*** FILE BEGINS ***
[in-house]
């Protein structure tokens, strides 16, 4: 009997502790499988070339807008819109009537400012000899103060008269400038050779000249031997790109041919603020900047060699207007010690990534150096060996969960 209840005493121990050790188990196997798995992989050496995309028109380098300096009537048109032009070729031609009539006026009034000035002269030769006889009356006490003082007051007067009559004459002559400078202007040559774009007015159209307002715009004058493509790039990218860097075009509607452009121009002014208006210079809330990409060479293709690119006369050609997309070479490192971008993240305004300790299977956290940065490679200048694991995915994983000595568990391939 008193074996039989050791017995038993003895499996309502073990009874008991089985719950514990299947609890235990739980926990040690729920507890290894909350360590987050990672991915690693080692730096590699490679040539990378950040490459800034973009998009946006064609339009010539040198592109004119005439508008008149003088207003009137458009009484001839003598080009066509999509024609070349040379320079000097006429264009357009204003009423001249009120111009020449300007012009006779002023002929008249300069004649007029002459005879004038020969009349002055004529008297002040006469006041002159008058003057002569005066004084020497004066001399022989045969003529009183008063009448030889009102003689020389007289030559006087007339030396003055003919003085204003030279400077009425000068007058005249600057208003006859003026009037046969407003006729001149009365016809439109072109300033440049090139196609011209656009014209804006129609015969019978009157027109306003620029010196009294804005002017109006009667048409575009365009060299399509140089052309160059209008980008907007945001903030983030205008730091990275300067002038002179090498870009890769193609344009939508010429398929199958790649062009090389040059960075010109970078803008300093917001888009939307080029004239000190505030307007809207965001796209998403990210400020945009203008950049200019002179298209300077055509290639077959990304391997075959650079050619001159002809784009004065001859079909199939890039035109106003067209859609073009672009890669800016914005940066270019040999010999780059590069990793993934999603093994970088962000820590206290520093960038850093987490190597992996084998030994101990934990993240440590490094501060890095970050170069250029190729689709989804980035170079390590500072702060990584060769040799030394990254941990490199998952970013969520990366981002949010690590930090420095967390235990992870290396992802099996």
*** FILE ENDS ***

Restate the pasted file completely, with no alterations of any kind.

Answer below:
[in-house]
């Protein structure tokens, strides 16, 4: 009997502790499988070339807008819109009537400012000899103060008269400038050779000249031997790109041919603020900047060699207007010690990534150096060996969960 209840005493121990050790188990196997798995992989050496995309028109380098300096009537048109032009070729031609009539006026009034000035002269030769006889009356006490003082007051007067009559004459002559400078202007040559774009007015159209307002715009004058493509790039990218860097075009509607452009121009002014208006210079809330990409060479293709690119006369050609997309070479490192971008993240305004300790299977956290940065490679200048694991995915994983000595568990391939 008193074996039989050791017995038993003895499996309502073990009874008991089985719950514990299947609890235990739980926990040690729920507890290894909350360590987050990672991915690693080692730096590699490679040539990378950040490459800034973009998009946006064609339009010539040198592109004119005439508008008149003088207003009137458009009484001839003598080009066509999509024609070349040379320079000097006429264009357009204003009423001249009120111009020449300007012009006779002023002929008249300069004649007029002459005879004038020969009349002055004529008297002040006469006041002159008058003057002569005066004084020497004066001399022989045969003529009183008063009448030889009102003689020389007289030559006087007339030396003055003919003085204003030279400077009425000068007058005249600057208003006859003026009037046969407003006729001149009365016809439109072109300033440049090139196609011209656009014209804006129609015969019978009157027109306003620029010196009294804005002017109006009667048409575009365009060299399509140089052309160059209008980008907007945001903030983030205008730091990275300067002038002179090498870009890769193609344009939508010429398929199958790649062009090389040059960075010109970078803008300093917001888009939307080029004239000190505030307007809207965001796209998403990210400020945009203008950049200019002179298209300077055509290639077959990304391997075959650079050619001159002809784009004065001859079909199939890039035109106003067209859609073009672009890669800016914005940066270019040999010999780059590069990793993934999603093994970088962000820590206290520093960038850093987490190597992996084998030994101990934990993240440590490094501060890095970050170069250029190729689709989804980035170079390590500072702060990584060769040799030394990254941990490199998952970013969520990366981002949010690590930090420095967390235990992870290396992802099996």